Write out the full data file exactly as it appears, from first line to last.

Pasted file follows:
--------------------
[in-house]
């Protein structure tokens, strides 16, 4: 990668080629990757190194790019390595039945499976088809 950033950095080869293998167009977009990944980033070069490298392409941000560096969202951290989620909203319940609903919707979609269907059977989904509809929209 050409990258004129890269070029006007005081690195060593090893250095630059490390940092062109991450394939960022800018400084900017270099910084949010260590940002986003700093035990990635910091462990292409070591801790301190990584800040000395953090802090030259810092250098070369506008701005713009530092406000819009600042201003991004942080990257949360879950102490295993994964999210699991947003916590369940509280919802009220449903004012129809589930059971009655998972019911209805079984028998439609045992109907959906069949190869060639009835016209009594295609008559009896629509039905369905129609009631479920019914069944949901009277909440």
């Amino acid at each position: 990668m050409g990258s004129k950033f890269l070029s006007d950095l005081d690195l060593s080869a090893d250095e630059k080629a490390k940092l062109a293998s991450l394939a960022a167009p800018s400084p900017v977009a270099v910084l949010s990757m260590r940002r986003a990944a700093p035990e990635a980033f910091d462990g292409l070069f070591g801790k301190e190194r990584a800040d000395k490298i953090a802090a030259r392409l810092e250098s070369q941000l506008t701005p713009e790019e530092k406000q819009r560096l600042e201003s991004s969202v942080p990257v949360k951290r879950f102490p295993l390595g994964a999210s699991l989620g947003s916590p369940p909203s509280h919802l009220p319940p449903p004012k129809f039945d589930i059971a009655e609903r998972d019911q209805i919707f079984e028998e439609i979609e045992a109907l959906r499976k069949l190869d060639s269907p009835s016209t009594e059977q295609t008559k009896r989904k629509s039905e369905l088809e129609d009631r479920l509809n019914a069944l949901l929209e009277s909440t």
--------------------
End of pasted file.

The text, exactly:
[in-house]
């Protein structure tokens, strides 16, 4: 990668080629990757190194790019390595039945499976088809 950033950095080869293998167009977009990944980033070069490298392409941000560096969202951290989620909203319940609903919707979609269907059977989904509809929209 050409990258004129890269070029006007005081690195060593090893250095630059490390940092062109991450394939960022800018400084900017270099910084949010260590940002986003700093035990990635910091462990292409070591801790301190990584800040000395953090802090030259810092250098070369506008701005713009530092406000819009600042201003991004942080990257949360879950102490295993994964999210699991947003916590369940509280919802009220449903004012129809589930059971009655998972019911209805079984028998439609045992109907959906069949190869060639009835016209009594295609008559009896629509039905369905129609009631479920019914069944949901009277909440």
């Amino acid at each position: 990668m050409g990258s004129k950033f890269l070029s006007d950095l005081d690195l060593s080869a090893d250095e630059k080629a490390k940092l062109a293998s991450l394939a960022a167009p800018s400084p900017v977009a270099v910084l949010s990757m260590r940002r986003a990944a700093p035990e990635a980033f910091d462990g292409l070069f070591g801790k301190e190194r990584a800040d000395k490298i953090a802090a030259r392409l810092e250098s070369q941000l506008t701005p713009e790019e530092k406000q819009r560096l600042e201003s991004s969202v942080p990257v949360k951290r879950f102490p295993l390595g994964a999210s699991l989620g947003s916590p369940p909203s509280h919802l009220p319940p449903p004012k129809f039945d589930i059971a009655e609903r998972d019911q209805i919707f079984e028998e439609i979609e045992a109907l959906r499976k069949l190869d060639s269907p009835s016209t009594e059977q295609t008559k009896r989904k629509s039905e369905l088809e129609d009631r479920l509809n019914a069944l949901l929209e009277s909440t």